Shkreli steps into the CEO spot at reclamation project KaloBios

Turing Pharmaceuticals CEO Martin Shkreli

Controversial biotech entrepreneur Martin Shkreli is hoping to resurrect the nearly-out-of-business biotech KaloBios ($KBIO), taking over as CEO after leading a group of investors to acquire a controlling stake.

Last week KaloBios, dragged down by years of clinical failure, disclosed its plans to close shop and liquidate its assets. But Shkreli, touting the promise of KaloBios' once-failed lead drug, intervened on Wednesday and rounded up some unnamed investors to buy a majority stake in the company. Now that group has upped its ownership to 70%, KaloBios said, and Shkreli, who remains CEO of Turing Pharmaceuticals, is taking the top job.

KaloBios' top prospect is lenzilumab, an antibody that failed a Phase II trial in severe asthma last year. Before resorting to liquidation, KaloBios shifted its focus to the rare chronic myelomonocytic leukemia, or CMML, convinced lenzilumab might make a difference in the deadly disease. Shkreli believes that idea has merit, and his KaloBios is now planning to enroll a 31-patient Phase I/II trial in CMML by the end of the year, the company said.

Shkreli's escalating interest in KaloBios has sent its share price soaring nearly 10-fold since he first disclosed his investment. His history as a hedge fund manager and present penchant for shorting biotech stocks spurred some initial skepticism among investors, worried that his bet on KaloBios had more to do with temporarily inflating its share value than pressing forward with lenzilumab. But the news of Shkreli's appointment as CEO, released late Thursday night, seemed to allay those concerns on Wall Street, sending KaloBios' share value up another 85%.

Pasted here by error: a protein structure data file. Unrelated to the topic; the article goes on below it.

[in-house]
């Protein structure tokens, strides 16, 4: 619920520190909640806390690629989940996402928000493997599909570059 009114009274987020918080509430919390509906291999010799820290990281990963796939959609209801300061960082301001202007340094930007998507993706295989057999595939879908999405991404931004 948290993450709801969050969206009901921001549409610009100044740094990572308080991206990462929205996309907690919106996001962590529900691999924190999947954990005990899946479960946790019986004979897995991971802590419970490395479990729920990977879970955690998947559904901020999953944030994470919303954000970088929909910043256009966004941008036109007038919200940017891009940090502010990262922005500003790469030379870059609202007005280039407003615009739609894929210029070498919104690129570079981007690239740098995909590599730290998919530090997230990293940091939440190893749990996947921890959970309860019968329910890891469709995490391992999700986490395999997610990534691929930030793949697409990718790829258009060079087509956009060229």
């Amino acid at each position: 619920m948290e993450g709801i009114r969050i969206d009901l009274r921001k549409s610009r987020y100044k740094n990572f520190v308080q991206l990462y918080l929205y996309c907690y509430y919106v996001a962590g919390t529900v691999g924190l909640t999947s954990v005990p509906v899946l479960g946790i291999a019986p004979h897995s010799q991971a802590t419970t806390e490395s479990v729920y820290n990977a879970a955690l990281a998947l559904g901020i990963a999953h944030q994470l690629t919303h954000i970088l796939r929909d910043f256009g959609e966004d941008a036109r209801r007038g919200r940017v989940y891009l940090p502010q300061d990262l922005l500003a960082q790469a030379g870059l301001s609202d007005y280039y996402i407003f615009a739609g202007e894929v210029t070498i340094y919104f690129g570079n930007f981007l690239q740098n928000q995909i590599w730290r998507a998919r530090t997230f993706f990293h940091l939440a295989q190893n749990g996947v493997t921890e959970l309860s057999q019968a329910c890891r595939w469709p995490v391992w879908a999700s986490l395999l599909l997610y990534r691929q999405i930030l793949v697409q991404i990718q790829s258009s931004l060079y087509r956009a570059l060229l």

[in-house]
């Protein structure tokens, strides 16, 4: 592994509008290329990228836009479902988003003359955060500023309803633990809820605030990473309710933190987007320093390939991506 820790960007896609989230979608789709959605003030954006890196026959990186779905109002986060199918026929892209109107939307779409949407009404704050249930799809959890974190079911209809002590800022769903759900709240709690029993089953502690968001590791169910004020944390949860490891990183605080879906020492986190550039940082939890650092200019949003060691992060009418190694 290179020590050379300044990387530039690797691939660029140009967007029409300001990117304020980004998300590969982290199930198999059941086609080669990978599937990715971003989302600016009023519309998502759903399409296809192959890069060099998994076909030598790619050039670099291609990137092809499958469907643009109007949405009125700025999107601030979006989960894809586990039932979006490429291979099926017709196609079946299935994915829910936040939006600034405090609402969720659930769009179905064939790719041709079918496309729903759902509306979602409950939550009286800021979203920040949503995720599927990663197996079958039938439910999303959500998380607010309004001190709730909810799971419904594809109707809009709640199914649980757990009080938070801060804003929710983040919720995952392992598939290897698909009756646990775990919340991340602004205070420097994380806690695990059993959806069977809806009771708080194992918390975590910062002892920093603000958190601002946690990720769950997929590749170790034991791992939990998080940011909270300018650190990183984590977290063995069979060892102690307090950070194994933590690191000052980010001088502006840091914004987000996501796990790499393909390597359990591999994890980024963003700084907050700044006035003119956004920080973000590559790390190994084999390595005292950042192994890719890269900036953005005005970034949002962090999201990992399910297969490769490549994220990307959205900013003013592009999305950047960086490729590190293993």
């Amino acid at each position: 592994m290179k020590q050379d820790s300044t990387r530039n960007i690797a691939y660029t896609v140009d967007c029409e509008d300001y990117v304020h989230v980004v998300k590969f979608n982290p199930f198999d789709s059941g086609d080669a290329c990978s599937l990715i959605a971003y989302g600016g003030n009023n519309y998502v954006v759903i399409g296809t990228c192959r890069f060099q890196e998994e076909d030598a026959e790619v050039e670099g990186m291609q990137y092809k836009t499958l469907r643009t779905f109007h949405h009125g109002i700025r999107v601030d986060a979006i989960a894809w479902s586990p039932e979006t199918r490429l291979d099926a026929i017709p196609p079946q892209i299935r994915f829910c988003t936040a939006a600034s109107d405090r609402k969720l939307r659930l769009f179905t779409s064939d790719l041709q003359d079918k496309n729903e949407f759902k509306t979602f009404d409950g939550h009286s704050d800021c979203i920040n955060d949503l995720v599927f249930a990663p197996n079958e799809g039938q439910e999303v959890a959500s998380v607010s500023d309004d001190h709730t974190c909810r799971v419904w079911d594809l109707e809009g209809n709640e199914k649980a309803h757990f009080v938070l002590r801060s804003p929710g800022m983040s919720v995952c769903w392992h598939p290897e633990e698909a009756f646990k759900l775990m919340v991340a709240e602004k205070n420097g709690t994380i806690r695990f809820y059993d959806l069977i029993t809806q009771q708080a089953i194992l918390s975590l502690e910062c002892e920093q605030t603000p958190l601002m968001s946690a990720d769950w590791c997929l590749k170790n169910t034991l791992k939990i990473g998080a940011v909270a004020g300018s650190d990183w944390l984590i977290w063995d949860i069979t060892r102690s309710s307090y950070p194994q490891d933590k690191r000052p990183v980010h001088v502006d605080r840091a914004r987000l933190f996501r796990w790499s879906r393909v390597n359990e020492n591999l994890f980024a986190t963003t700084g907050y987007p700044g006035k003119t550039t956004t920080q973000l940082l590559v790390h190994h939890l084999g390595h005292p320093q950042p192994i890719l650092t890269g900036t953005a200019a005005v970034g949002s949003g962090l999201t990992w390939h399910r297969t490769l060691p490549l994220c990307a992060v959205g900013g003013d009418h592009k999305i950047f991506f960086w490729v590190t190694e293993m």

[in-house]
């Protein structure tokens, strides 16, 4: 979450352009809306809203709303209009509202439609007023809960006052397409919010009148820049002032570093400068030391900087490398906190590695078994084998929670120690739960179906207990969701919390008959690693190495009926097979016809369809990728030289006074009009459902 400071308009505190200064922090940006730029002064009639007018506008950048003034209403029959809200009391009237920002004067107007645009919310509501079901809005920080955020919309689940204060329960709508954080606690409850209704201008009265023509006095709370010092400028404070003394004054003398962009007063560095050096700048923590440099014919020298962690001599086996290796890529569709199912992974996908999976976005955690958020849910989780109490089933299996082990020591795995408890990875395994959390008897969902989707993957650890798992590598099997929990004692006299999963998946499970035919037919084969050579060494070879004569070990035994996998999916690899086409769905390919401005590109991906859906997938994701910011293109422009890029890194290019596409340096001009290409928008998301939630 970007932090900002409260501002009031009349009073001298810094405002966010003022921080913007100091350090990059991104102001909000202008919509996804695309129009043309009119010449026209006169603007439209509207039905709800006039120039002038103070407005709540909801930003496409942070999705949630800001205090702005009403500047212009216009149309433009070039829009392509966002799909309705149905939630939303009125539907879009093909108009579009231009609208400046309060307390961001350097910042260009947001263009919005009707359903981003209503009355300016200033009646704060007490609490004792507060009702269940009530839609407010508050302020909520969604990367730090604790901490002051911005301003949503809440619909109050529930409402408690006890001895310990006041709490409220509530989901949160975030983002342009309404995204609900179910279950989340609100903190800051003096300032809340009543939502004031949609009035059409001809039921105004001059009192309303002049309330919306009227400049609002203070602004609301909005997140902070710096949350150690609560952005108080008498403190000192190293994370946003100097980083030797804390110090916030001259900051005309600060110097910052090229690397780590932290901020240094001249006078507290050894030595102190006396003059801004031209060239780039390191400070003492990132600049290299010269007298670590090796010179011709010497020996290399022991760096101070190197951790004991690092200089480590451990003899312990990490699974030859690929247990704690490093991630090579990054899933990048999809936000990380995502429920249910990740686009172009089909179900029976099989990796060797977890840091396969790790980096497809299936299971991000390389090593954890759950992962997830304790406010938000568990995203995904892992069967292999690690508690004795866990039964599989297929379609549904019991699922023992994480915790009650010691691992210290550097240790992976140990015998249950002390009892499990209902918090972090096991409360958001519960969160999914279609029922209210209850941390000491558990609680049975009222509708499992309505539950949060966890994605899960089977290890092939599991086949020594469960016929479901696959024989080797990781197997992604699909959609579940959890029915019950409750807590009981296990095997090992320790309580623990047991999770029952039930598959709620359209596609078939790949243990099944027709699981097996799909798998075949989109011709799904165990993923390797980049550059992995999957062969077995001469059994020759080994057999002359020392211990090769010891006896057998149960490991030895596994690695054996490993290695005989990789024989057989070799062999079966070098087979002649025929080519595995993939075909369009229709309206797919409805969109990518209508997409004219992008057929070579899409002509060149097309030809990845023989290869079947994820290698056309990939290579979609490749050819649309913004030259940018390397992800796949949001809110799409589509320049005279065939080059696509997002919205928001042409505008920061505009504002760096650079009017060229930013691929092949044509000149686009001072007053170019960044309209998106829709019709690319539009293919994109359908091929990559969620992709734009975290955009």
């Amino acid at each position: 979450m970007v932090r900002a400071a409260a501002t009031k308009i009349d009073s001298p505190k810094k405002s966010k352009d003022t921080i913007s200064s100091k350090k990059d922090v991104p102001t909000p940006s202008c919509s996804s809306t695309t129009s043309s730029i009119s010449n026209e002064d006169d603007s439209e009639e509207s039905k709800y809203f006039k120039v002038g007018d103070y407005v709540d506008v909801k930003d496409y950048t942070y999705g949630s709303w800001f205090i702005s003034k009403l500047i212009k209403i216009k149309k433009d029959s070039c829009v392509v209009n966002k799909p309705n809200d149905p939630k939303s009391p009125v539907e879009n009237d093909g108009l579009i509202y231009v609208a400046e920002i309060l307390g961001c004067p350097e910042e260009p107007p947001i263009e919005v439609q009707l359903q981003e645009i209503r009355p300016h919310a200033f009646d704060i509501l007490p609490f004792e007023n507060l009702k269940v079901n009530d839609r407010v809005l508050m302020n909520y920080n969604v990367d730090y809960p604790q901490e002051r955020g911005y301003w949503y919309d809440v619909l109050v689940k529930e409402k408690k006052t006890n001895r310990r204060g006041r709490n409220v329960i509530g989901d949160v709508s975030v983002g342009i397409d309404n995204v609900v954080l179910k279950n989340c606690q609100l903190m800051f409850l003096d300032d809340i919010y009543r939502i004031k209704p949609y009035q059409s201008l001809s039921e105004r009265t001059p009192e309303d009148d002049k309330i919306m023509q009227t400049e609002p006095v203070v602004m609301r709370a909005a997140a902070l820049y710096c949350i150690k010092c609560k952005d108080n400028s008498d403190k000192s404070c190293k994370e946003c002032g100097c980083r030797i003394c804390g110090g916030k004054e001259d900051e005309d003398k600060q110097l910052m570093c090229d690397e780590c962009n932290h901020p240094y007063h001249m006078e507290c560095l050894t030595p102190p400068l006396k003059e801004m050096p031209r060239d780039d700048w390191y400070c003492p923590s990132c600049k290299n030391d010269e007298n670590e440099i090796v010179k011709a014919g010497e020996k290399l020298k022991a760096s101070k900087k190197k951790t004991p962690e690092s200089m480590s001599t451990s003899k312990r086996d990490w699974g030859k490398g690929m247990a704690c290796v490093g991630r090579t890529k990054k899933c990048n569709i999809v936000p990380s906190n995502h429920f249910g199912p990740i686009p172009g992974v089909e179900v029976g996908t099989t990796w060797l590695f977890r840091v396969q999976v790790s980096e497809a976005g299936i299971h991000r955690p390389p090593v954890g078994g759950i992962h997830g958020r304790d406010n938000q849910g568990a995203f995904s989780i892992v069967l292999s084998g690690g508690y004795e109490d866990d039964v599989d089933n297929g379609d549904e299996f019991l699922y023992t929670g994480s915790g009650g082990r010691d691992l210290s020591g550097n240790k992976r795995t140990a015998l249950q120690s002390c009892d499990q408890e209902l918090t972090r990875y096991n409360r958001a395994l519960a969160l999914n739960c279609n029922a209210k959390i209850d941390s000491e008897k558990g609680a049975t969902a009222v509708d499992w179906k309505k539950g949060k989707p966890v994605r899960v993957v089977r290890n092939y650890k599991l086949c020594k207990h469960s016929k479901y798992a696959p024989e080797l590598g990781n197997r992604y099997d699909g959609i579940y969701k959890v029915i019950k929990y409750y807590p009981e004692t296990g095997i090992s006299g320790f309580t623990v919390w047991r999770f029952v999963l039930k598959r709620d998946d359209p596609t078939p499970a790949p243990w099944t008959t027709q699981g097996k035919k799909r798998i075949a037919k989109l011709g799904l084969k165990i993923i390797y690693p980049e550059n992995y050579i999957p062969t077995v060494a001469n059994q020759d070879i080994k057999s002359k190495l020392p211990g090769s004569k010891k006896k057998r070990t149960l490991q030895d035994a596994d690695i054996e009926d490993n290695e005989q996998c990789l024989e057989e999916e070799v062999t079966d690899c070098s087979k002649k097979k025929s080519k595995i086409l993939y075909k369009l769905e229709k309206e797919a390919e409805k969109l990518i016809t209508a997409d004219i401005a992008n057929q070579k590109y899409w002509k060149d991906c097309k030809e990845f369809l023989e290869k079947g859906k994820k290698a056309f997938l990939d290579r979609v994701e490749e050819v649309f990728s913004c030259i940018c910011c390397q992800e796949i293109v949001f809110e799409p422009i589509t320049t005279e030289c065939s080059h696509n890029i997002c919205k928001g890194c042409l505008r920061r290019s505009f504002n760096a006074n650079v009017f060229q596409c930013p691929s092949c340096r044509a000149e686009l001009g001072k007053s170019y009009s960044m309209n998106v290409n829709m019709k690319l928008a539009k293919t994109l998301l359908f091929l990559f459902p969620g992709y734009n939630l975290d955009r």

Shkreli said his new role won't affect operations at Turing, the privately held drug company that sparked international controversy earlier this year when it acquired an old, little-used drug and raised its price by about 5,000%. Shkreli has said that he has no intention of taking Turing public and dismissed the idea of merging the company with KaloBios.

KaloBios reported $5 million in cash on hand, and Shkreli and company have committed to investing about $13 million to support the company's clinical endeavor.

- read the statement